Jason couldn’t get Mr. Henry to confess his “McHenry” past at first. But the custodian later gave a condition: if his grandson would play in the team, he would coach it and admit the truth. The next things happened to Jason’s favor.
The plot reminded me of my childhood feats and misadventures, carefree curiosity, and the luxury of making things happen as a prize for persistence. I somehow see myself through the pages of the book playing with the paradoxes and compromises of a child’s life.
Upon Jason’s notice, the new league director who is also a sportscaster quickly set up for a televised game and interview with Mr. Henry, knowing that uncovering an old famous player would be a scoop. But Jason could not recruit any other players since Mr. Henry did not want others to know beforehand about him coaching the team. In the end, there were only three in the new team: the custodian’s grandson, the sportscaster’s daughter, and Jason.
During the interview, Mr. Henry hesitantly narrated his life before leaving his baseball career and how he became a school custodian. As the TV crew continued taping, he went on to coach his three-player team against Jason’s former teammates, surprising everyone when the former beat the latter.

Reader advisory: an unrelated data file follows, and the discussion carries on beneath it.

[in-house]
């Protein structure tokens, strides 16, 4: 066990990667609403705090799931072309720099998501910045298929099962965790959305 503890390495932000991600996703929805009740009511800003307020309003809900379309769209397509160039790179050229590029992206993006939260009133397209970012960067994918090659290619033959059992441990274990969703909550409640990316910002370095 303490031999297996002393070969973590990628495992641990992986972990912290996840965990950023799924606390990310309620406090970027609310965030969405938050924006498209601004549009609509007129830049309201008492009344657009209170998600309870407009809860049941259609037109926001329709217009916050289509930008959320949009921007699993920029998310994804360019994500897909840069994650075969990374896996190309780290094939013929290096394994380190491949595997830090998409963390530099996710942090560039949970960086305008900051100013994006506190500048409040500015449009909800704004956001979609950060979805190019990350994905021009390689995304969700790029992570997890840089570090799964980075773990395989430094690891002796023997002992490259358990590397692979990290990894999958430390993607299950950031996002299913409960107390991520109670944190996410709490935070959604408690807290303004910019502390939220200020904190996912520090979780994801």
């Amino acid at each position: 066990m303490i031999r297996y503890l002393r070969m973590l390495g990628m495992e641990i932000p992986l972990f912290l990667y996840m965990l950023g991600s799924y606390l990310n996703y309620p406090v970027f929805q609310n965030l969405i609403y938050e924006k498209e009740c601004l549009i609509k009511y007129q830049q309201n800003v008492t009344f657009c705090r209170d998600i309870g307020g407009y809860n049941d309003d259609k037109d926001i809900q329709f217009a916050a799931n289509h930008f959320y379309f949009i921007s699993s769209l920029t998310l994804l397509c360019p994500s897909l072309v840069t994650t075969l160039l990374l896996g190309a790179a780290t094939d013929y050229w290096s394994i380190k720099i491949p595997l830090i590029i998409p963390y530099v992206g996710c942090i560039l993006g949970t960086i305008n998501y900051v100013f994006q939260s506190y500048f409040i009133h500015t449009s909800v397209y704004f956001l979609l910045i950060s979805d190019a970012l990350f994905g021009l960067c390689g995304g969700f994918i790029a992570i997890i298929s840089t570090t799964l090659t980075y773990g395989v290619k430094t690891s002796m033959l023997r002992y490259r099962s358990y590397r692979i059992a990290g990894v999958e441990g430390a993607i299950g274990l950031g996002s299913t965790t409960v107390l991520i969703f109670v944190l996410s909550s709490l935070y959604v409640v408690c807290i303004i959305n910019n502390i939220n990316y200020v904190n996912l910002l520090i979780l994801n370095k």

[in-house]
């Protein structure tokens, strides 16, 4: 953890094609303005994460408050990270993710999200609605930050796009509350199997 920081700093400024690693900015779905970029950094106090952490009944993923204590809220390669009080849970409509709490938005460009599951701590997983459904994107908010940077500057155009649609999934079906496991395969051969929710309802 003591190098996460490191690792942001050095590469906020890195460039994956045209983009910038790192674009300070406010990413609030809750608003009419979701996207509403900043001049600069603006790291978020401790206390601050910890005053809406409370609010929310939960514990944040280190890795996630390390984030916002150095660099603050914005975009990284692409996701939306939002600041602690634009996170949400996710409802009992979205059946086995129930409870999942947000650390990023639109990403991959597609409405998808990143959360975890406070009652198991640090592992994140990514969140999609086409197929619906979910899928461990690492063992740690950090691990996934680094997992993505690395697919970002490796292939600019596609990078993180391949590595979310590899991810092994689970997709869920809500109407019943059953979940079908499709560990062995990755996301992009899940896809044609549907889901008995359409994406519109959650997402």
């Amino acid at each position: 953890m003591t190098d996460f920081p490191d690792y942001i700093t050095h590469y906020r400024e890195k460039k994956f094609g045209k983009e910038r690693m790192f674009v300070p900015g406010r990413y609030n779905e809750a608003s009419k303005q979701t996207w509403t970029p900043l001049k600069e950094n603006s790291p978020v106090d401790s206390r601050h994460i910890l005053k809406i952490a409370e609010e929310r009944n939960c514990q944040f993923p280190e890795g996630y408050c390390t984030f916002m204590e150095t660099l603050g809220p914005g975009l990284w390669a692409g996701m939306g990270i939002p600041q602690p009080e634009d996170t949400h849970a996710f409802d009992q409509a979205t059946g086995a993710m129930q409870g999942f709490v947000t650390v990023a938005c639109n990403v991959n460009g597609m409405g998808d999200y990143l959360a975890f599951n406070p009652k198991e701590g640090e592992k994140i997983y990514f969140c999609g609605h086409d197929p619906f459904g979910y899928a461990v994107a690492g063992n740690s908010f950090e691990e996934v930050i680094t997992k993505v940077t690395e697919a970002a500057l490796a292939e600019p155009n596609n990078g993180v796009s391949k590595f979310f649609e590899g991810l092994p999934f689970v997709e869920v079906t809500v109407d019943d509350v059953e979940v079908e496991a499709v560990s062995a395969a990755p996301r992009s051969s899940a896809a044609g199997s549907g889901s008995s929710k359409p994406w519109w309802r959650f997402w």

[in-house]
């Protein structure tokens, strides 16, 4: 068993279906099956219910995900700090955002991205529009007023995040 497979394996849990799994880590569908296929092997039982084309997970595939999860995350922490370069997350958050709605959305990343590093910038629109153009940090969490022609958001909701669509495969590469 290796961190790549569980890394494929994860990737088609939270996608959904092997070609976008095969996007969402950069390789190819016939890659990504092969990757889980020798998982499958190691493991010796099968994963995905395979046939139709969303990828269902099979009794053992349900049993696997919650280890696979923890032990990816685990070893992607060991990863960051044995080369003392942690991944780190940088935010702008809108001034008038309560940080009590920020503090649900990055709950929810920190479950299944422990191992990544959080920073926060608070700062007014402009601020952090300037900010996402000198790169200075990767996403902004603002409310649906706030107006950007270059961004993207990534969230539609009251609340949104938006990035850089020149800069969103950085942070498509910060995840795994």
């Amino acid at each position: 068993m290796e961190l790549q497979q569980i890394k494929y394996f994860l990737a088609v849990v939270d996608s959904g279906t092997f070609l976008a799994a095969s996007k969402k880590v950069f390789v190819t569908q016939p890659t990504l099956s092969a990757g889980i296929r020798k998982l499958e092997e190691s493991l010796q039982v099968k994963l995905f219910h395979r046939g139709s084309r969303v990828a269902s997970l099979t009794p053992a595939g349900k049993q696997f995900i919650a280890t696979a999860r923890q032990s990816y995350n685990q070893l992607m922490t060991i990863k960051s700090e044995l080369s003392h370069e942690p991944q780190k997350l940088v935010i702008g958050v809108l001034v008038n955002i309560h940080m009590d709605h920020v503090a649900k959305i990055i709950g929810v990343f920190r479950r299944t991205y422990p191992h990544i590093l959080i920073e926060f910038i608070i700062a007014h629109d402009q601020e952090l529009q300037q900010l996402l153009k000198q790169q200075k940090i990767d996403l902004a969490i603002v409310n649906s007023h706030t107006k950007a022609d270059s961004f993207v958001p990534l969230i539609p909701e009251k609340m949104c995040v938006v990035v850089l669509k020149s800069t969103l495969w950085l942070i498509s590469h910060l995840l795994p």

But the supposedly happy ending got preempted. The sportscaster’s daughter and Jason later overheard Mr. Henry crying and confiding to his wife about the pretenses he did in the interview telling his own stories as if they were McHenry’s. They realized he was not really Buck McHenry at all. He coached them just so his grandson would get into sports again instead of grieving the loss of his whole family to a fatal car accident. Ironically, Mr. Henry was put on the spot and had to invent lines on camera.
We occasionally go through the same episodes in our life in which, like Jason’s experience, the ideal becomes real. We then see that life is full of hope and color. But all too soon, reality kicks in and kicks us off our high horses much to our dismay. Then it becomes a true test of our strengths and weaknesses. This is where we usually fail as our pessimism blinds us from the lessons we ought to learn.